Forty-something year old moviephile, willing to give any cinematic genre and/or production a view, despite the high or low production value.
What's It All About?
Tony Johnson is clinically depressed after his wife passes away from breast cancer. Even though it has been months since she has died, and other people in her life have moved on and accepted this fact, Tony most definitely has not. Along with brooding in bed watching his wife's video to him (in which she tells him to do exactly the opposite of what he is currently doing), drinking far too much alcohol, and feeding his dog, he manages to find some time to go into work at the local newspaper where he is the head of feature writing.
Work provides him no joy, as he is belligerent and derisive toward his colleagues, all of whom seem to put up with his less than polite way of acting. He doesn't necessarily need to worry about being fired from the job, as his brother in law runs the paper, and is a complete pushover when it comes to anything dealing with confrontation with other humans.
Tony begins to let all of the pent up sadness and rage at the world vent out of him in a stream of rude actions and comments he begins making to everyone he meets, until that is when he meets a widow named Anne visiting her late husband in the neighboring grave to his wife's. After a few encounters, they seem to be getting closer in friendship, Anne giving him advice on living without a spouse, Tony making slightly snarky remarks back. It begins to make a chink in the armor that Tony has put up, defending himself against the world.
He also befriends a drug addict and a sex worker, both of whom at one point or another find themselves in Tony's home. The addict is supplying Tony with minor amounts of heroin, which Tony is using to blank out the world, and maybe, just maybe, overdose and end his life. The sex worker, Daphne aka Roxy, comes over initially to clean Tony's dishes, and becomes a pro bono housekeeper for Tony, sprucing the place up for him, much to his astonishment.
Tony attempted to cut his wrists after his wife's passing, which was stopped when their dog came into the bathroom and stared at him, prompting him to reconsider his actions as the dog "needed someone to feed it". The suicidal tendencies of Tony are mentioned often by himself and those around him, though other than the dabbling in heroin, there is no other overt attempts made.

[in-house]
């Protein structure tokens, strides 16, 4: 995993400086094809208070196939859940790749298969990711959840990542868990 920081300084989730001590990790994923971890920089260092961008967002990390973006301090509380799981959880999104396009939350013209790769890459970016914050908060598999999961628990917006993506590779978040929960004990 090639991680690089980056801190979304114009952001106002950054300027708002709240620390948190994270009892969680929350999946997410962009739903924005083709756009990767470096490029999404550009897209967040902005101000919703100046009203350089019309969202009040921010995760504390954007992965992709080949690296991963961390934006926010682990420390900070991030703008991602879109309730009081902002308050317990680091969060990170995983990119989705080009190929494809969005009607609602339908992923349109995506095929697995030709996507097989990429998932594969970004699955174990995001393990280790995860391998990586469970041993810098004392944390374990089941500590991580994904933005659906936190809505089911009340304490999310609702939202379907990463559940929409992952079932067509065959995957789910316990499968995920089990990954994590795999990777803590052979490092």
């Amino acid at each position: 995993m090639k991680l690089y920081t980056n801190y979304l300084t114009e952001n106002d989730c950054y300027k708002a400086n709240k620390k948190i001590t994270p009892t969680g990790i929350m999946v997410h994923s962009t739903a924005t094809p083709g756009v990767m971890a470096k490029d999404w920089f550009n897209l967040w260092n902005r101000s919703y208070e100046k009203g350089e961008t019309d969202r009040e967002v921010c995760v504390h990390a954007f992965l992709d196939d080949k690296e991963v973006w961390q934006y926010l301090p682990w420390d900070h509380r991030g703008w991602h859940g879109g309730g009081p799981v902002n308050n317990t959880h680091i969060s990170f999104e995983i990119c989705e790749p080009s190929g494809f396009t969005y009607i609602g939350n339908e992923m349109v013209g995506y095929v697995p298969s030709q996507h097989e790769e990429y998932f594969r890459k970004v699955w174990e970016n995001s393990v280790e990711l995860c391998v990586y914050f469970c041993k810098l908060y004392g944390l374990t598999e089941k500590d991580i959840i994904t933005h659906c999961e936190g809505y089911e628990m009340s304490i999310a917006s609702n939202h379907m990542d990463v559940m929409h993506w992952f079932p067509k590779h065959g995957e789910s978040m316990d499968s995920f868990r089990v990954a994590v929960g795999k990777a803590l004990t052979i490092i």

After all of his bitterness and snarky rudeness, Tony has the briefest change of heart and takes to thanking those people around him that have kept him alive and put with him, perhaps starting a new outlook that can continue into a new season.
So What Do I Think?
A dark comedy for the current age.
I found that the comedy in After Life was so subtle and spot on, especially when Tony begins mentioning the small banalities he is encumbered with on his interviews with the local populace of the city. Those interviews, by the way, are the kind of 'features' that only a small town of a few hundred people could possibly want to read, as they are, for the most part, both ridiculous in nature and have nothing to hook readers, making the assignment for Tony that much more idiotic.
The supporting characters around Tony were well fleshed out. His photographer, Lenny, is constantly eating on the job, a fact which Tony is more than happy to point out to others and even make a running commentary in real time as it is happening. The advertising employee, Kath, is about as close to a nemesis as one can get in this show, showing derision to Tony and throwing as much snark back at him as he gives her. The new employee on the paper, Sandy, is assigned to Tony so he can show her the ropes on how the features department at the paper is run. I would have liked to see more interaction between Tony and this girl, as she is so chipper and eager to learn, and Tony as the curmudgeon, could have great rapport with her in the long run.
The series takes a little turn into the bleakness of life and the true horror of drug addiction, leading to a moment that was both heartwarming and tragic at the same time. This is what makes this show unique. It is a comedy, and a very dark one at that, but it has no qualms and makes no excuses for what happens. This could only have been shown on Netflix, as there would be no network in the US that would have the guts to put something so real on air in fear of reprisals. I recommend the show to all, even those that aren't keen on Ricky Gervais, as the character of Tony could very well remind you of someone you know and give a window into what their world just might be like. I can't wait to see where season 2 goes and hope that it is delivered soon.